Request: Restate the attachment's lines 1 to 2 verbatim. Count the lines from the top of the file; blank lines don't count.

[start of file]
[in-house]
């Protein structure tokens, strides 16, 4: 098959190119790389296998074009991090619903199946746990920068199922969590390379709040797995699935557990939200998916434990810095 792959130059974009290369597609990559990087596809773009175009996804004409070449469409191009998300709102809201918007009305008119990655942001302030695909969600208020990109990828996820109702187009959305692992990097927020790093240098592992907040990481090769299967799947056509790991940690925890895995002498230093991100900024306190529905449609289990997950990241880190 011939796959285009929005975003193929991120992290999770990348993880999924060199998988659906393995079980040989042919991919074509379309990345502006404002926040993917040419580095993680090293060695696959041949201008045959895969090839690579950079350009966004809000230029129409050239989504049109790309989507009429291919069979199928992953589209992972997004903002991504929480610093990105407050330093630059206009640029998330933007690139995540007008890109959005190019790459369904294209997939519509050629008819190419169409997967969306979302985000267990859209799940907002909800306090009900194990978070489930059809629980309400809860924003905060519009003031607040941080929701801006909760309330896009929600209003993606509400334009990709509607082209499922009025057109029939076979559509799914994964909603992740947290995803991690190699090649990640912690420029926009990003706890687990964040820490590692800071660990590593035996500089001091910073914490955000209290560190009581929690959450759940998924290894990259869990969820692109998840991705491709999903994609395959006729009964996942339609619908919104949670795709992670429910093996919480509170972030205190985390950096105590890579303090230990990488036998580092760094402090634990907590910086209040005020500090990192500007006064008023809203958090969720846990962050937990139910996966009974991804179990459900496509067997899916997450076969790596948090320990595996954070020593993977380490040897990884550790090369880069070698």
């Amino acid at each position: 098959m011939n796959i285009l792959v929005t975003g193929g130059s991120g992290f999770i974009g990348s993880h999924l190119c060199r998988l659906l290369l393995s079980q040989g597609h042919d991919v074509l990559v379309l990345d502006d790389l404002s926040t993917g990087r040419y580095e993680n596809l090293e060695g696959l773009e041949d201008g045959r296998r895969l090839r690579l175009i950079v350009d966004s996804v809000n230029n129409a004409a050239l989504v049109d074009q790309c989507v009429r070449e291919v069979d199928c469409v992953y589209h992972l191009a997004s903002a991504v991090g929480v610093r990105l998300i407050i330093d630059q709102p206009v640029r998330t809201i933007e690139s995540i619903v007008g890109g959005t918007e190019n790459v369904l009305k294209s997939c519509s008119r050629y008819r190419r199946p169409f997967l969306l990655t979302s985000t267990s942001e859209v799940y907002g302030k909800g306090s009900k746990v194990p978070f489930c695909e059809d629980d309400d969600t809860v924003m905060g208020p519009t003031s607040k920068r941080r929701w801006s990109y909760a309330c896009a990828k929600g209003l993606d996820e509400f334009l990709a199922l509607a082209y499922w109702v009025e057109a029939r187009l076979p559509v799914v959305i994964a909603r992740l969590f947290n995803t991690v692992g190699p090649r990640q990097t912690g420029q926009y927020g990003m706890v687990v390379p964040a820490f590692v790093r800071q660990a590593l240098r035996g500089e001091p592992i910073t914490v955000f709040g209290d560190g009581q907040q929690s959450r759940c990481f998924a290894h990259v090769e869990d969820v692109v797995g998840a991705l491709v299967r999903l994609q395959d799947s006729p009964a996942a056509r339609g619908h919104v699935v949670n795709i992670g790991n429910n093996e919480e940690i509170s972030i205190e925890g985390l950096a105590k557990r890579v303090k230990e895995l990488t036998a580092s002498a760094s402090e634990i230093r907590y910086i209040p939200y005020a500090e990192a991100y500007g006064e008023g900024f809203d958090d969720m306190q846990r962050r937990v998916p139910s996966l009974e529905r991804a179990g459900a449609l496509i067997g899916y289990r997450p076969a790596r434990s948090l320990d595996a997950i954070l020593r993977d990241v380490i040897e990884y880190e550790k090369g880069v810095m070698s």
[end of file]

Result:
[in-house]
């Protein structure tokens, strides 16, 4: 098959190119790389296998074009991090619903199946746990920068199922969590390379709040797995699935557990939200998916434990810095 792959130059974009290369597609990559990087596809773009175009996804004409070449469409191009998300709102809201918007009305008119990655942001302030695909969600208020990109990828996820109702187009959305692992990097927020790093240098592992907040990481090769299967799947056509790991940690925890895995002498230093991100900024306190529905449609289990997950990241880190 011939796959285009929005975003193929991120992290999770990348993880999924060199998988659906393995079980040989042919991919074509379309990345502006404002926040993917040419580095993680090293060695696959041949201008045959895969090839690579950079350009966004809000230029129409050239989504049109790309989507009429291919069979199928992953589209992972997004903002991504929480610093990105407050330093630059206009640029998330933007690139995540007008890109959005190019790459369904294209997939519509050629008819190419169409997967969306979302985000267990859209799940907002909800306090009900194990978070489930059809629980309400809860924003905060519009003031607040941080929701801006909760309330896009929600209003993606509400334009990709509607082209499922009025057109029939076979559509799914994964909603992740947290995803991690190699090649990640912690420029926009990003706890687990964040820490590692800071660990590593035996500089001091910073914490955000209290560190009581929690959450759940998924290894990259869990969820692109998840991705491709999903994609395959006729009964996942339609619908919104949670795709992670429910093996919480509170972030205190985390950096105590890579303090230990990488036998580092760094402090634990907590910086209040005020500090990192500007006064008023809203958090969720846990962050937990139910996966009974991804179990459900496509067997899916997450076969790596948090320990595996954070020593993977380490040897990884550790090369880069070698």